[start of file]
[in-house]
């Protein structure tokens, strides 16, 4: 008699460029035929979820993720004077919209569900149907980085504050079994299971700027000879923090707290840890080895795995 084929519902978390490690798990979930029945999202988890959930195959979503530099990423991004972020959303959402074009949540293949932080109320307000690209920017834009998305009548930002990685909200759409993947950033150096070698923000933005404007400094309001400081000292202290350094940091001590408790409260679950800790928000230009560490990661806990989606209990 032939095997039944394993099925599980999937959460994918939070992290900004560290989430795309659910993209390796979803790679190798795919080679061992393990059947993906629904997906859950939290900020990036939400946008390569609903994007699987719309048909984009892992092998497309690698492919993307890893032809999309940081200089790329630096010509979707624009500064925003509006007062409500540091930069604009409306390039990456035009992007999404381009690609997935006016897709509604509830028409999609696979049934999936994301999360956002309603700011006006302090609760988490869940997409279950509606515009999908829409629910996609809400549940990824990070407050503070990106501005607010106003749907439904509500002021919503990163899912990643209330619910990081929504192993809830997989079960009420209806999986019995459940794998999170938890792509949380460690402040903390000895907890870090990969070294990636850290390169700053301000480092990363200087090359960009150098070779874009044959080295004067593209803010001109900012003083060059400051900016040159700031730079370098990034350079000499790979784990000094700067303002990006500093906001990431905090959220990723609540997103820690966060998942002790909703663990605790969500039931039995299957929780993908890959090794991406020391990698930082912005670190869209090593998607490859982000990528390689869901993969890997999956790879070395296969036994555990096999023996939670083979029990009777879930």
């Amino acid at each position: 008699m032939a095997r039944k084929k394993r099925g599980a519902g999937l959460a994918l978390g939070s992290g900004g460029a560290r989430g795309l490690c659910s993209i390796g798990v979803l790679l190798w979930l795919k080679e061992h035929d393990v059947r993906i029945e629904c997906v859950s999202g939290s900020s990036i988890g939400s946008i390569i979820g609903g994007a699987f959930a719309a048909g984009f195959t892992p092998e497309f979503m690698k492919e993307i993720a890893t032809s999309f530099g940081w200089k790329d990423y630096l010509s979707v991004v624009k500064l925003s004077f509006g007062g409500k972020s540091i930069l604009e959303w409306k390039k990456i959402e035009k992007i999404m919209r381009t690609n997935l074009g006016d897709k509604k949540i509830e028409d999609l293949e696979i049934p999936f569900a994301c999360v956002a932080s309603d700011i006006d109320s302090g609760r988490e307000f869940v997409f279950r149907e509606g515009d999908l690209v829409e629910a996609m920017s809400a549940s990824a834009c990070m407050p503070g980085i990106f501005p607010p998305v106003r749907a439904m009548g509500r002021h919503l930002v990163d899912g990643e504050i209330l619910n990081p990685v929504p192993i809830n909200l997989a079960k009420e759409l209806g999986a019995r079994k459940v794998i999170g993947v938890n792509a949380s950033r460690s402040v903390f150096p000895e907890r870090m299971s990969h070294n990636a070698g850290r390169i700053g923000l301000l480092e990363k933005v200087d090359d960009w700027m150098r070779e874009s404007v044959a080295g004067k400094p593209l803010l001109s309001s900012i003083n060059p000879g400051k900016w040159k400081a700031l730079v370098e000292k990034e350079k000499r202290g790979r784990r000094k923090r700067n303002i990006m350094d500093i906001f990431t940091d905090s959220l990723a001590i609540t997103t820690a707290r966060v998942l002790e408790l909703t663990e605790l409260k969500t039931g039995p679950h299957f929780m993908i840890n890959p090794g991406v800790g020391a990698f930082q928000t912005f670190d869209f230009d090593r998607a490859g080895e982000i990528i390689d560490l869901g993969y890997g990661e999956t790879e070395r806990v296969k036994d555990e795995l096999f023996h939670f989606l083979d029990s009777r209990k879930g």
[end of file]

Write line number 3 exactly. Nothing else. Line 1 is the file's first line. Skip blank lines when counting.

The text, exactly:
């Amino acid at each position: 008699m032939a095997r039944k084929k394993r099925g599980a519902g999937l959460a994918l978390g939070s992290g900004g460029a560290r989430g795309l490690c659910s993209i390796g798990v979803l790679l190798w979930l795919k080679e061992h035929d393990v059947r993906i029945e629904c997906v859950s999202g939290s900020s990036i988890g939400s946008i390569i979820g609903g994007a699987f959930a719309a048909g984009f195959t892992p092998e497309f979503m690698k492919e993307i993720a890893t032809s999309f530099g940081w200089k790329d990423y630096l010509s979707v991004v624009k500064l925003s004077f509006g007062g409500k972020s540091i930069l604009e959303w409306k390039k990456i959402e035009k992007i999404m919209r381009t690609n997935l074009g006016d897709k509604k949540i509830e028409d999609l293949e696979i049934p999936f569900a994301c999360v956002a932080s309603d700011i006006d109320s302090g609760r988490e307000f869940v997409f279950r149907e509606g515009d999908l690209v829409e629910a996609m920017s809400a549940s990824a834009c990070m407050p503070g980085i990106f501005p607010p998305v106003r749907a439904m009548g509500r002021h919503l930002v990163d899912g990643e504050i209330l619910n990081p990685v929504p192993i809830n909200l997989a079960k009420e759409l209806g999986a019995r079994k459940v794998i999170g993947v938890n792509a949380s950033r460690s402040v903390f150096p000895e907890r870090m299971s990969h070294n990636a070698g850290r390169i700053g923000l301000l480092e990363k933005v200087d090359d960009w700027m150098r070779e874009s404007v044959a080295g004067k400094p593209l803010l001109s309001s900012i003083n060059p000879g400051k900016w040159k400081a700031l730079v370098e000292k990034e350079k000499r202290g790979r784990r000094k923090r700067n303002i990006m350094d500093i906001f990431t940091d905090s959220l990723a001590i609540t997103t820690a707290r966060v998942l002790e408790l909703t663990e605790l409260k969500t039931g039995p679950h299957f929780m993908i840890n890959p090794g991406v800790g020391a990698f930082q928000t912005f670190d869209f230009d090593r998607a490859g080895e982000i990528i390689d560490l869901g993969y890997g990661e999956t790879e070395r806990v296969k036994d555990e795995l096999f023996h939670f989606l083979d029990s009777r209990k879930g």